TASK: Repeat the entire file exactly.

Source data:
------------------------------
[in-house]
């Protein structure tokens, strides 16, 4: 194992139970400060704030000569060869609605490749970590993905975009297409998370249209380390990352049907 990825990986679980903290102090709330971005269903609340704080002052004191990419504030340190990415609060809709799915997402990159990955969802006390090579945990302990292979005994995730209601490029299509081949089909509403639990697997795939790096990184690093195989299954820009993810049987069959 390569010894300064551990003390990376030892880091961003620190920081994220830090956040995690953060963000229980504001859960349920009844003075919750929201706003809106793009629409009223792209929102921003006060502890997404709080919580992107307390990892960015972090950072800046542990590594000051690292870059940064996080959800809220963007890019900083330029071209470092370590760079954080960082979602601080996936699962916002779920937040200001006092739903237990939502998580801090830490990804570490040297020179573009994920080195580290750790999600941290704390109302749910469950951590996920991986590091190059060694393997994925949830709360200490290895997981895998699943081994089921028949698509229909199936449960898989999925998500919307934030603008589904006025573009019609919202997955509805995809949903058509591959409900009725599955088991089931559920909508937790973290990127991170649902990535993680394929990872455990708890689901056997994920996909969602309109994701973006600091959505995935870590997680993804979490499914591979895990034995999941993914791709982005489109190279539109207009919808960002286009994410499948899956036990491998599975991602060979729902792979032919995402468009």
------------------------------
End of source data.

[in-house]
């Protein structure tokens, strides 16, 4: 194992139970400060704030000569060869609605490749970590993905975009297409998370249209380390990352049907 990825990986679980903290102090709330971005269903609340704080002052004191990419504030340190990415609060809709799915997402990159990955969802006390090579945990302990292979005994995730209601490029299509081949089909509403639990697997795939790096990184690093195989299954820009993810049987069959 390569010894300064551990003390990376030892880091961003620190920081994220830090956040995690953060963000229980504001859960349920009844003075919750929201706003809106793009629409009223792209929102921003006060502890997404709080919580992107307390990892960015972090950072800046542990590594000051690292870059940064996080959800809220963007890019900083330029071209470092370590760079954080960082979602601080996936699962916002779920937040200001006092739903237990939502998580801090830490990804570490040297020179573009994920080195580290750790999600941290704390109302749910469950951590996920991986590091190059060694393997994925949830709360200490290895997981895998699943081994089921028949698509229909199936449960898989999925998500919307934030603008589904006025573009019609919202997955509805995809949903058509591959409900009725599955088991089931559920909508937790973290990127991170649902990535993680394929990872455990708890689901056997994920996909969602309109994701973006600091959505995935870590997680993804979490499914591979895990034995999941993914791709982005489109190279539109207009919808960002286009994410499948899956036990491998599975991602060979729902792979032919995402468009």